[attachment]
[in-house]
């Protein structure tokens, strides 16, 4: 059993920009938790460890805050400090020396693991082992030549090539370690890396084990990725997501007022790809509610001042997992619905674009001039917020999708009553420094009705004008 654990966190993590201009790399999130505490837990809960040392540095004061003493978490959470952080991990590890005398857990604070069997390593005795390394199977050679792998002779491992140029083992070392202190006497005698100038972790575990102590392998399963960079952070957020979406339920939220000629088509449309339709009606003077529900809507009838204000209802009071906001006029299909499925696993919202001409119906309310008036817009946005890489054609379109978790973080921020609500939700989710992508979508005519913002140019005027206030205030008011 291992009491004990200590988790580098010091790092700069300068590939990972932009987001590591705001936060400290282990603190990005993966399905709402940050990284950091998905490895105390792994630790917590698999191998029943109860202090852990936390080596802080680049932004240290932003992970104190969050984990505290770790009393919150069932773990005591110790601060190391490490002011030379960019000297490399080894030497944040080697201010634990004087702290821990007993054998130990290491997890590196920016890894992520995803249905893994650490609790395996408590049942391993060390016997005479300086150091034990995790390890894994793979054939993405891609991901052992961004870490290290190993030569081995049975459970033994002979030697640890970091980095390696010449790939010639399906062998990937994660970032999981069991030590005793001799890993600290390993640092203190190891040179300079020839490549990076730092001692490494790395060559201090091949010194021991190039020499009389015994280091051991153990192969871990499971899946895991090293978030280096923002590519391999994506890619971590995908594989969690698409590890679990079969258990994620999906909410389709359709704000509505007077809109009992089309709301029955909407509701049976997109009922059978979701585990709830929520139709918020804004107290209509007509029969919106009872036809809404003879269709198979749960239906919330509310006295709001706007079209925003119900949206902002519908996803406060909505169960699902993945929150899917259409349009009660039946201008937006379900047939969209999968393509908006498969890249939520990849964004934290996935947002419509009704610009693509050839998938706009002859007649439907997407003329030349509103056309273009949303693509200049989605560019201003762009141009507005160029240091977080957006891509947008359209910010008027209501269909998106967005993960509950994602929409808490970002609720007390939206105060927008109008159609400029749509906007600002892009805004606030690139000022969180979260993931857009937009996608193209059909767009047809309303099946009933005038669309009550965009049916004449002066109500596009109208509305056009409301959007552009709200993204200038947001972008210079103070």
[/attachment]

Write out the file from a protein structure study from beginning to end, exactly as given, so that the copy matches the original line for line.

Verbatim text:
[in-house]
């Protein structure tokens, strides 16, 4: 059993920009938790460890805050400090020396693991082992030549090539370690890396084990990725997501007022790809509610001042997992619905674009001039917020999708009553420094009705004008 654990966190993590201009790399999130505490837990809960040392540095004061003493978490959470952080991990590890005398857990604070069997390593005795390394199977050679792998002779491992140029083992070392202190006497005698100038972790575990102590392998399963960079952070957020979406339920939220000629088509449309339709009606003077529900809507009838204000209802009071906001006029299909499925696993919202001409119906309310008036817009946005890489054609379109978790973080921020609500939700989710992508979508005519913002140019005027206030205030008011 291992009491004990200590988790580098010091790092700069300068590939990972932009987001590591705001936060400290282990603190990005993966399905709402940050990284950091998905490895105390792994630790917590698999191998029943109860202090852990936390080596802080680049932004240290932003992970104190969050984990505290770790009393919150069932773990005591110790601060190391490490002011030379960019000297490399080894030497944040080697201010634990004087702290821990007993054998130990290491997890590196920016890894992520995803249905893994650490609790395996408590049942391993060390016997005479300086150091034990995790390890894994793979054939993405891609991901052992961004870490290290190993030569081995049975459970033994002979030697640890970091980095390696010449790939010639399906062998990937994660970032999981069991030590005793001799890993600290390993640092203190190891040179300079020839490549990076730092001692490494790395060559201090091949010194021991190039020499009389015994280091051991153990192969871990499971899946895991090293978030280096923002590519391999994506890619971590995908594989969690698409590890679990079969258990994620999906909410389709359709704000509505007077809109009992089309709301029955909407509701049976997109009922059978979701585990709830929520139709918020804004107290209509007509029969919106009872036809809404003879269709198979749960239906919330509310006295709001706007079209925003119900949206902002519908996803406060909505169960699902993945929150899917259409349009009660039946201008937006379900047939969209999968393509908006498969890249939520990849964004934290996935947002419509009704610009693509050839998938706009002859007649439907997407003329030349509103056309273009949303693509200049989605560019201003762009141009507005160029240091977080957006891509947008359209910010008027209501269909998106967005993960509950994602929409808490970002609720007390939206105060927008109008159609400029749509906007600002892009805004606030690139000022969180979260993931857009937009996608193209059909767009047809309303099946009933005038669309009550965009049916004449002066109500596009109208509305056009409301959007552009709200993204200038947001972008210079103070």